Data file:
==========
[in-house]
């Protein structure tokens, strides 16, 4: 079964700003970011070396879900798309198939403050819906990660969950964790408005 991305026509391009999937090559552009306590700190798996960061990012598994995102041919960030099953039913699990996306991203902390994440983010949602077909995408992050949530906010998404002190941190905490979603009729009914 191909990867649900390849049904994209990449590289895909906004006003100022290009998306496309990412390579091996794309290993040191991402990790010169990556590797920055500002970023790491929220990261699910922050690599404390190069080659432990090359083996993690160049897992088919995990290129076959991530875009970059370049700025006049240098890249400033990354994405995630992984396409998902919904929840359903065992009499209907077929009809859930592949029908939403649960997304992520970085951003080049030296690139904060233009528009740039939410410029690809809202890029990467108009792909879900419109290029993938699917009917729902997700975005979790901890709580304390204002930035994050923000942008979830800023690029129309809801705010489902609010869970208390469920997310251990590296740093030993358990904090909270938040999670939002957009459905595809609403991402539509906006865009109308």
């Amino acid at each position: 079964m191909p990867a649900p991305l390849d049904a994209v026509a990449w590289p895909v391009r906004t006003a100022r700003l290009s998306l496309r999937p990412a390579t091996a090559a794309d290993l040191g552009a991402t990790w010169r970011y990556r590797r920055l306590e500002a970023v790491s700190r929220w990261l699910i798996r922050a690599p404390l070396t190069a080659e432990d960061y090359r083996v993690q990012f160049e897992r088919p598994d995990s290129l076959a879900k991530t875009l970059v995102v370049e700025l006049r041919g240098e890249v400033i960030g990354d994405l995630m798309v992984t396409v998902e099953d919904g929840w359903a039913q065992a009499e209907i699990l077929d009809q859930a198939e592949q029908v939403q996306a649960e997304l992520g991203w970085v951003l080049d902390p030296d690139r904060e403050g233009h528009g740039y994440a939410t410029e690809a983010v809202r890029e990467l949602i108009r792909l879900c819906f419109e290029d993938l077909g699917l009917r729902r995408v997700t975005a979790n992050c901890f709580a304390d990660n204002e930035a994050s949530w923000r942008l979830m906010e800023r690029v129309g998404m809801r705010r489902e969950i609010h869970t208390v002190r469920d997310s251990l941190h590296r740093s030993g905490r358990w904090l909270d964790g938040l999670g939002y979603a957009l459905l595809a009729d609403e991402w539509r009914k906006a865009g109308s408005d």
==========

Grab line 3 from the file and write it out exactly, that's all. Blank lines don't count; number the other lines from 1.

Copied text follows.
């Amino acid at each position: 079964m191909p990867a649900p991305l390849d049904a994209v026509a990449w590289p895909v391009r906004t006003a100022r700003l290009s998306l496309r999937p990412a390579t091996a090559a794309d290993l040191g552009a991402t990790w010169r970011y990556r590797r920055l306590e500002a970023v790491s700190r929220w990261l699910i798996r922050a690599p404390l070396t190069a080659e432990d960061y090359r083996v993690q990012f160049e897992r088919p598994d995990s290129l076959a879900k991530t875009l970059v995102v370049e700025l006049r041919g240098e890249v400033i960030g990354d994405l995630m798309v992984t396409v998902e099953d919904g929840w359903a039913q065992a009499e209907i699990l077929d009809q859930a198939e592949q029908v939403q996306a649960e997304l992520g991203w970085v951003l080049d902390p030296d690139r904060e403050g233009h528009g740039y994440a939410t410029e690809a983010v809202r890029e990467l949602i108009r792909l879900c819906f419109e290029d993938l077909g699917l009917r729902r995408v997700t975005a979790n992050c901890f709580a304390d990660n204002e930035a994050s949530w923000r942008l979830m906010e800023r690029v129309g998404m809801r705010r489902e969950i609010h869970t208390v002190r469920d997310s251990l941190h590296r740093s030993g905490r358990w904090l909270d964790g938040l999670g939002y979603a957009l459905l595809a009729d609403e991402w539509r009914k906006a865009g109308s408005d």